Hoping to undertake future study myself in Melbourne, Australia, I was drawn to researching the University’s historical links with the territory of Victoria.
Researching students born in Victoria between the years of 1884-1913 for my project, it soon became apparent that the majority of the 17 students all came to Glasgow to study Medicine. One medical graduate of particular interest is Isabella Henrietta Younger who first came to the University in 1911 to continue her medical studies, which she had started two years previously at Melbourne University. For this reason, Younger was only required to study for three years at Glasgow before being able to graduate in 1914. It is Younger’s contribution to society upon graduating that make her a particularly interesting graduate to have researched. Unlike the other medical students researched, Younger did not immediately go into a general practice.
Having gained her initial experience in attending to some of the poorest members of the Scottish population in the ‘slums’ of Edinburgh and Glasgow, Younger soon found her life-long area of interest and expertise in child and maternal health. Upon her return to Melbourne in 1917, she was instrumental in the establishment of the first mother and child clinic in Victoria. Younger also had two books published on the subject: Feeding the Child-All Ages and The Happy Mother and Child.
While some Victoria-born students returned to Australia, many remained in Scotland, contributing to the Scottish community. Many of these students gave their hometowns within the West of Scotland, and would have been the children of Scottish ancestors.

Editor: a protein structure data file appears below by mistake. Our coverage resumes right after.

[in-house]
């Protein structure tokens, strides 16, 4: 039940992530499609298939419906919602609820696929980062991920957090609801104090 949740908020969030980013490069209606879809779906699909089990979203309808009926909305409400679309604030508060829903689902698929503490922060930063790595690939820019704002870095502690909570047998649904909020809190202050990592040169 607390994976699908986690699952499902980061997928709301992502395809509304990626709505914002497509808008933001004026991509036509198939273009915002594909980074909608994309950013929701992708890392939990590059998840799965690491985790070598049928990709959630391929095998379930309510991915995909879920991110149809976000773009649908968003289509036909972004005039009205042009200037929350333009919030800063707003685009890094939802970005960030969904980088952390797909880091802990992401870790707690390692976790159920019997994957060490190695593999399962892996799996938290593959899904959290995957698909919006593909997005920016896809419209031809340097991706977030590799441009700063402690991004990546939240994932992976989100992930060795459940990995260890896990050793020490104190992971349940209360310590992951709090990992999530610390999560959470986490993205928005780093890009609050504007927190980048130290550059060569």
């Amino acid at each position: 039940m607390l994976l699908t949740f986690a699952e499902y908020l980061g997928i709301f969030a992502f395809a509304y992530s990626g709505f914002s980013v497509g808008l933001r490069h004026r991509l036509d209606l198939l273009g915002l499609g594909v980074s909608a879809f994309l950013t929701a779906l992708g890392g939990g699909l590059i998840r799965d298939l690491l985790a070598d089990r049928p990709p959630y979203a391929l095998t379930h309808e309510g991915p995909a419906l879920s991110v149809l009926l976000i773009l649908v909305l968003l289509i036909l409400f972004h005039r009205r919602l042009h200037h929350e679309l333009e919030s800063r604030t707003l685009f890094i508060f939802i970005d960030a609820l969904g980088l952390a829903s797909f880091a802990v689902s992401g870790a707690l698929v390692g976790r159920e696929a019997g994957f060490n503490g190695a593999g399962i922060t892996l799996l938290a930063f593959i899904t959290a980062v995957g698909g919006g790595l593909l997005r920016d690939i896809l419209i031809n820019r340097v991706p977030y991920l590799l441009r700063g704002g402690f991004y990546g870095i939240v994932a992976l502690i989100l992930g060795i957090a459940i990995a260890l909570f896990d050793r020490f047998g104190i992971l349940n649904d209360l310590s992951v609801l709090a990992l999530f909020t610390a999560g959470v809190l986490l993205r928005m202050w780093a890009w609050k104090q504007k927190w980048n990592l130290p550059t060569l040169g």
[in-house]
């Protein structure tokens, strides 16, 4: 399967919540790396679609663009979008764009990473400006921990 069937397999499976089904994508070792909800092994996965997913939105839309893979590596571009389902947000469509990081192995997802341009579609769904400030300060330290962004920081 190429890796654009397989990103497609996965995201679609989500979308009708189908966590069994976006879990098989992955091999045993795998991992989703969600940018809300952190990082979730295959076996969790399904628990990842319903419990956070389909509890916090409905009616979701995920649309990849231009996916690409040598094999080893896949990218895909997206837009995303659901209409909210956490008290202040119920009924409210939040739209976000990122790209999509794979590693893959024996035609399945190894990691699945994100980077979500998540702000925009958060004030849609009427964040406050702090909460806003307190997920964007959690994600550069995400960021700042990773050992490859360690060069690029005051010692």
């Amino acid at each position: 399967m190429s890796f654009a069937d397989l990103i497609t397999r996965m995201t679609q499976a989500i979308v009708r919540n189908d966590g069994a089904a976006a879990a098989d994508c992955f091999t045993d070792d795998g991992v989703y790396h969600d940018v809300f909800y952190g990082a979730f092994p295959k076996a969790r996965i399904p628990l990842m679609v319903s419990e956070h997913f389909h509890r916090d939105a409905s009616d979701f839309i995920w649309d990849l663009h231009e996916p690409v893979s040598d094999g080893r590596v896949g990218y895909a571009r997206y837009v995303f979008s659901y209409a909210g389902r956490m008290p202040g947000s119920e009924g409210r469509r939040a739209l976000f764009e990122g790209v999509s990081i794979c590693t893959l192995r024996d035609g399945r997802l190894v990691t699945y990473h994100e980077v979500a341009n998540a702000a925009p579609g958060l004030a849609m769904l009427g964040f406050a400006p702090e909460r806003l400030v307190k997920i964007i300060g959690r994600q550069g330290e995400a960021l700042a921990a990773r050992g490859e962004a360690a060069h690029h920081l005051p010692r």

One of them was John Aloysius McConnochie, MB ChB 1913. He was the son of another Glasgow medical graduate, James McConnochie. McConnochie ‘jnr’ did the reverse of his father’s trip, when he remained in Glasgow as a general practitioner. This decision may have also have been influenced by the war years. Shortly after his graduation, in 1916, McConnochie volunteered to serve in the Royal Army Medical Corps, demonstrating a strong national consciousness in reaction to the Scottish War Effort.
Although this is only a small proportion of students from Victoria, it has been rewarding to have discovered the integral role that the students have played in communities that they may have considered either as being at home or abroad – or perhaps both.
McConnochie and Younger’s biographies are published in full on the International Story for Australia. There is also a page dedicated to Younger and her work on the Australian Dictionary of Biography website.
By Gillian Vevers, MA History.